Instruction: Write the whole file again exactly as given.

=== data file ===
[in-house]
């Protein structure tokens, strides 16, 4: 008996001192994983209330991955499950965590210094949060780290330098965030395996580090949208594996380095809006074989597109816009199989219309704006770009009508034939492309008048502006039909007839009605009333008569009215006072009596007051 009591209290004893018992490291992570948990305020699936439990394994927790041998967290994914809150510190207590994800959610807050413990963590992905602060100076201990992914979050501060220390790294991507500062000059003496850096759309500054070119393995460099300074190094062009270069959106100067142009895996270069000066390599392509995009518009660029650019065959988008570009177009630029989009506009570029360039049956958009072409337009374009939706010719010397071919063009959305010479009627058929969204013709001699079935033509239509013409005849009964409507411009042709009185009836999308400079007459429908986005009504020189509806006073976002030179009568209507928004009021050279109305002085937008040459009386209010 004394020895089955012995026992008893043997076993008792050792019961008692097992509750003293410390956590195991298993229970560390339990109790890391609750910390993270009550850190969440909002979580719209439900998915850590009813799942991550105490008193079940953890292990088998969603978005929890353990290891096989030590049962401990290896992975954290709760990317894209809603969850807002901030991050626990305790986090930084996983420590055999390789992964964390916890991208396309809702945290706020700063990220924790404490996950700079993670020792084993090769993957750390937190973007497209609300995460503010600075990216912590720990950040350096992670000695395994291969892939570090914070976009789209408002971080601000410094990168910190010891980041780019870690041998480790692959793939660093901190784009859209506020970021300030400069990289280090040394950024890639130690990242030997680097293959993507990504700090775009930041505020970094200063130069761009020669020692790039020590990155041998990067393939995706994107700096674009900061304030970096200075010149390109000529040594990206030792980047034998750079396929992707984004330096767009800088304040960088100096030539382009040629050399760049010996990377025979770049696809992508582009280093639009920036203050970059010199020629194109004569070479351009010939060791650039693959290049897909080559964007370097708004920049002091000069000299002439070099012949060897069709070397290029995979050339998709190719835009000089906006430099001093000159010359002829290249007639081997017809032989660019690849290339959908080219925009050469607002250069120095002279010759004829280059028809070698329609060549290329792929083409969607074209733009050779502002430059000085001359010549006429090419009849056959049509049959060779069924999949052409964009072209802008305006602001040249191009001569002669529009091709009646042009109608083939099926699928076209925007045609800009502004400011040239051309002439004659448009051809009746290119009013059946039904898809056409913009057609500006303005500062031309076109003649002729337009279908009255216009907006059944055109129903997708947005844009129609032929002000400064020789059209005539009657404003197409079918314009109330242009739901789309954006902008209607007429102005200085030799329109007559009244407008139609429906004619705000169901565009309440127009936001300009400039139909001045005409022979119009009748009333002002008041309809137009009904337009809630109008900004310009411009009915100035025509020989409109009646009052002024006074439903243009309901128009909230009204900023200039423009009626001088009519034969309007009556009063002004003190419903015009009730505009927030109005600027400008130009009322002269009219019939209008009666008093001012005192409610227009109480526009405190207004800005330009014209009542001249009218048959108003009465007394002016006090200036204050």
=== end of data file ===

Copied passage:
[in-house]
């Protein structure tokens, strides 16, 4: 008996001192994983209330991955499950965590210094949060780290330098965030395996580090949208594996380095809006074989597109816009199989219309704006770009009508034939492309008048502006039909007839009605009333008569009215006072009596007051 009591209290004893018992490291992570948990305020699936439990394994927790041998967290994914809150510190207590994800959610807050413990963590992905602060100076201990992914979050501060220390790294991507500062000059003496850096759309500054070119393995460099300074190094062009270069959106100067142009895996270069000066390599392509995009518009660029650019065959988008570009177009630029989009506009570029360039049956958009072409337009374009939706010719010397071919063009959305010479009627058929969204013709001699079935033509239509013409005849009964409507411009042709009185009836999308400079007459429908986005009504020189509806006073976002030179009568209507928004009021050279109305002085937008040459009386209010 004394020895089955012995026992008893043997076993008792050792019961008692097992509750003293410390956590195991298993229970560390339990109790890391609750910390993270009550850190969440909002979580719209439900998915850590009813799942991550105490008193079940953890292990088998969603978005929890353990290891096989030590049962401990290896992975954290709760990317894209809603969850807002901030991050626990305790986090930084996983420590055999390789992964964390916890991208396309809702945290706020700063990220924790404490996950700079993670020792084993090769993957750390937190973007497209609300995460503010600075990216912590720990950040350096992670000695395994291969892939570090914070976009789209408002971080601000410094990168910190010891980041780019870690041998480790692959793939660093901190784009859209506020970021300030400069990289280090040394950024890639130690990242030997680097293959993507990504700090775009930041505020970094200063130069761009020669020692790039020590990155041998990067393939995706994107700096674009900061304030970096200075010149390109000529040594990206030792980047034998750079396929992707984004330096767009800088304040960088100096030539382009040629050399760049010996990377025979770049696809992508582009280093639009920036203050970059010199020629194109004569070479351009010939060791650039693959290049897909080559964007370097708004920049002091000069000299002439070099012949060897069709070397290029995979050339998709190719835009000089906006430099001093000159010359002829290249007639081997017809032989660019690849290339959908080219925009050469607002250069120095002279010759004829280059028809070698329609060549290329792929083409969607074209733009050779502002430059000085001359010549006429090419009849056959049509049959060779069924999949052409964009072209802008305006602001040249191009001569002669529009091709009646042009109608083939099926699928076209925007045609800009502004400011040239051309002439004659448009051809009746290119009013059946039904898809056409913009057609500006303005500062031309076109003649002729337009279908009255216009907006059944055109129903997708947005844009129609032929002000400064020789059209005539009657404003197409079918314009109330242009739901789309954006902008209607007429102005200085030799329109007559009244407008139609429906004619705000169901565009309440127009936001300009400039139909001045005409022979119009009748009333002002008041309809137009009904337009809630109008900004310009411009009915100035025509020989409109009646009052002024006074439903243009309901128009909230009204900023200039423009009626001088009519034969309007009556009063002004003190419903015009009730505009927030109005600027400008130009009322002269009219019939209008009666008093001012005192409610227009109480526009405190207004800005330009014209009542001249009218048959108003009465007394002016006090200036204050």